This week NHS England announced a new framework for local health and care providers to reduce inappropriate prescribing of high-strength painkillers and other addiction-causing medicines.
Dr Emily Finch, Chair of the Addictions Faculty at the Royal College of Psychiatrists, said:
“We know high-strength painkillers and other addiction-causing medicines have the potential to be harmful if patients become dependent on them for a long period of time.
“It is good to see the NHS is providing clinicians with more support so that they can review the use of such drugs and identify when they are no longer the most clinically appropriate form of treatment before a patient becomes addicted.
“We must also make sure that support is available to patients who are already struggling with an addiction that is related to their medication. We need properly funded and resourced treatment and recovery services that can provide effective interventions.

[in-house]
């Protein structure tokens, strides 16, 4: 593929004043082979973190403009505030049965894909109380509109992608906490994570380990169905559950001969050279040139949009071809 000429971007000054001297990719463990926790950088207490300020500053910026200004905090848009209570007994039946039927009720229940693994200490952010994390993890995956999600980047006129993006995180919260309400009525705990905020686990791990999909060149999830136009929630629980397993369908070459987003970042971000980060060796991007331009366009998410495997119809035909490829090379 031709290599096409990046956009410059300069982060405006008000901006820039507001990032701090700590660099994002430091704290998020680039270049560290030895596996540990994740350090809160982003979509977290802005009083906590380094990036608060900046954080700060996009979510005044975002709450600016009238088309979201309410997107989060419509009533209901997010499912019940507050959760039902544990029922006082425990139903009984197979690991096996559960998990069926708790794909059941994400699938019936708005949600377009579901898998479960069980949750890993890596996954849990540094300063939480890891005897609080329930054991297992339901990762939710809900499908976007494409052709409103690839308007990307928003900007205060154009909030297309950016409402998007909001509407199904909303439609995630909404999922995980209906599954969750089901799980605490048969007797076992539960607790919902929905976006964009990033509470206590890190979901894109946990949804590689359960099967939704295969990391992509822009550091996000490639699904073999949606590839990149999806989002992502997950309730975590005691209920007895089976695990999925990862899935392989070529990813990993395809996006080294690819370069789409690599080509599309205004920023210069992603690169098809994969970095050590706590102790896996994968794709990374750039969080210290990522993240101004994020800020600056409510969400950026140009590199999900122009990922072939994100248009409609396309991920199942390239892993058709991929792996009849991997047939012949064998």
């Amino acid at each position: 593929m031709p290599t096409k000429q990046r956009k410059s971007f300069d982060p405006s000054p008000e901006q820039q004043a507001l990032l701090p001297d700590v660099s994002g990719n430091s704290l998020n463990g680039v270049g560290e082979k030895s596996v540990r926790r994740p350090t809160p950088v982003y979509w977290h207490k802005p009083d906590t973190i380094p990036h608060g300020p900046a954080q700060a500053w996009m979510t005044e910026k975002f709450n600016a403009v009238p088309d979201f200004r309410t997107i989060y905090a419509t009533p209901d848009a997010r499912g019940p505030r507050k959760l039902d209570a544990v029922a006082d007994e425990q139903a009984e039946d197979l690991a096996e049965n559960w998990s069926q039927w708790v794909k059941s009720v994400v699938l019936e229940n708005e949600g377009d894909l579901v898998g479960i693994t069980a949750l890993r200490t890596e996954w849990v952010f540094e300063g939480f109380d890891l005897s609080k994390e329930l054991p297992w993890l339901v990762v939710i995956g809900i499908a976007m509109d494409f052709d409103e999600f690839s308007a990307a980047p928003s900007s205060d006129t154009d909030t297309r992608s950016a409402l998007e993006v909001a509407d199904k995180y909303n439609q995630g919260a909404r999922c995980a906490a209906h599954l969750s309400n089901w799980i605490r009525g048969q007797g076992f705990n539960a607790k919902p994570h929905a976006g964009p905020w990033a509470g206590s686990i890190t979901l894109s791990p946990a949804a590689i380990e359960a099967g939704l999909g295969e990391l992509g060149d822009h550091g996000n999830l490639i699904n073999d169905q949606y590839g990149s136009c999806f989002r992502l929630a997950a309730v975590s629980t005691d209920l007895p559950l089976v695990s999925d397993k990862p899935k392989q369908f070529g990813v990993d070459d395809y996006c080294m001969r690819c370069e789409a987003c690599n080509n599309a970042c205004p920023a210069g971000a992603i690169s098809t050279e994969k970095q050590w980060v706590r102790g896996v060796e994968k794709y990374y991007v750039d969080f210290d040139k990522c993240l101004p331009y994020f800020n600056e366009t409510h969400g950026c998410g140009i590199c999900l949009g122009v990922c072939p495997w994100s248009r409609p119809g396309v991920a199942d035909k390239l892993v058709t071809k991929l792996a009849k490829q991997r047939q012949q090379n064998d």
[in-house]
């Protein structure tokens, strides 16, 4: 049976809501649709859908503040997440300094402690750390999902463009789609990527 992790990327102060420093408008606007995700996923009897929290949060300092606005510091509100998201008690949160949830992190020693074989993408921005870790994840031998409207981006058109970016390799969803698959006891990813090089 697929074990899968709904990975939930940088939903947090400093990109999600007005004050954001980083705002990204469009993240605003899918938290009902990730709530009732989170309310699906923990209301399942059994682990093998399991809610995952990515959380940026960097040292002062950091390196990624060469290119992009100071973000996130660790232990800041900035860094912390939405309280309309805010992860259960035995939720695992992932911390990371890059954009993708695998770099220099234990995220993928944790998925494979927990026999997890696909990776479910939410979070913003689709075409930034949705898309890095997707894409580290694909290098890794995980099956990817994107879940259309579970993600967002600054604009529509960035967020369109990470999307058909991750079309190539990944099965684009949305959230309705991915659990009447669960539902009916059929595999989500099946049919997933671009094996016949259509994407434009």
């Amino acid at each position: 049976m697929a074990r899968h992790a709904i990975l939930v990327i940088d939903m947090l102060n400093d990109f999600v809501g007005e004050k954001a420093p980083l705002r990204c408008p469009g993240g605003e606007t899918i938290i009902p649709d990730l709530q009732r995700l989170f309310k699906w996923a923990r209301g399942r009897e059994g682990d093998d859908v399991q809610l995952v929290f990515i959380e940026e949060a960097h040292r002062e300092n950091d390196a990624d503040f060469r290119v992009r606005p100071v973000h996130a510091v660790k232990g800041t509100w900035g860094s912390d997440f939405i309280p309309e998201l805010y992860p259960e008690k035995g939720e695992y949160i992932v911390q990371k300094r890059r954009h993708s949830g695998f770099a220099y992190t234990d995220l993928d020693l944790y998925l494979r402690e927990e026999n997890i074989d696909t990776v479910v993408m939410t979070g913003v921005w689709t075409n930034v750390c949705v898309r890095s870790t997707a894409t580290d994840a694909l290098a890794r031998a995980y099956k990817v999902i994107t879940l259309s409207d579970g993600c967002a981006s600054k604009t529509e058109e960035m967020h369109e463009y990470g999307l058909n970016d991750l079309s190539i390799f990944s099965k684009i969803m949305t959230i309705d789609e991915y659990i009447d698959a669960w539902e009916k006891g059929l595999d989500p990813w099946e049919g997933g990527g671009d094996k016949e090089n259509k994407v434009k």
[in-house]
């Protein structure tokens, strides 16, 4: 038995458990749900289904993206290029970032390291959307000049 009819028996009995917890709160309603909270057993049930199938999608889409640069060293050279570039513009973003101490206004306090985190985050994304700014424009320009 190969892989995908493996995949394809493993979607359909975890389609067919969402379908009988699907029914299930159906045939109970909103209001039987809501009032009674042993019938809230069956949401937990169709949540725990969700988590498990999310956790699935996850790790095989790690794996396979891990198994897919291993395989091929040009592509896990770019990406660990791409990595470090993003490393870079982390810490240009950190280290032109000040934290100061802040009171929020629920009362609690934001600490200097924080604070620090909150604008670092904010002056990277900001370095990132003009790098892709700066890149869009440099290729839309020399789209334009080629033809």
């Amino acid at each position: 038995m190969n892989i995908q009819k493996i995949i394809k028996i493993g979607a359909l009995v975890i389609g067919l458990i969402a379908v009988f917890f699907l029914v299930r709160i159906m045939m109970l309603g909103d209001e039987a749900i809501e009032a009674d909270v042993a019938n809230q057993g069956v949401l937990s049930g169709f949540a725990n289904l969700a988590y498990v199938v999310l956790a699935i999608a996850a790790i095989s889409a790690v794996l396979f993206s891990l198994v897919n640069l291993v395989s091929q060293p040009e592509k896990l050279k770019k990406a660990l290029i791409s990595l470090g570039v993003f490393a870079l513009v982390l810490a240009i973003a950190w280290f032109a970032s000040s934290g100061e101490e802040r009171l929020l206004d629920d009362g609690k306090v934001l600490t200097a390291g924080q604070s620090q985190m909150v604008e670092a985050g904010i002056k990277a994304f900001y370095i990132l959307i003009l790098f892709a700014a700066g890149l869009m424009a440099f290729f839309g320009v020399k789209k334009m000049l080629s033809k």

“While antidepressants do not share the addictive properties of known dependence-producing drugs, such as benzodiazepines, it is best to stop them slowly as they can cause both withdrawal symptoms. Clinicians treating someone who is taking antidepressants should regularly review whether they are still providing benefits or might no longer be needed.
“Medicines can be lifesaving for patients, but in all treatments – from Cancer to heart disease - medicines which do good can also do harm.
“However, it is vitally important that no one suddenly stops taking any medication. If you are worried about your prescription, including any effects on your health, speak to your doctor who can provide advice.”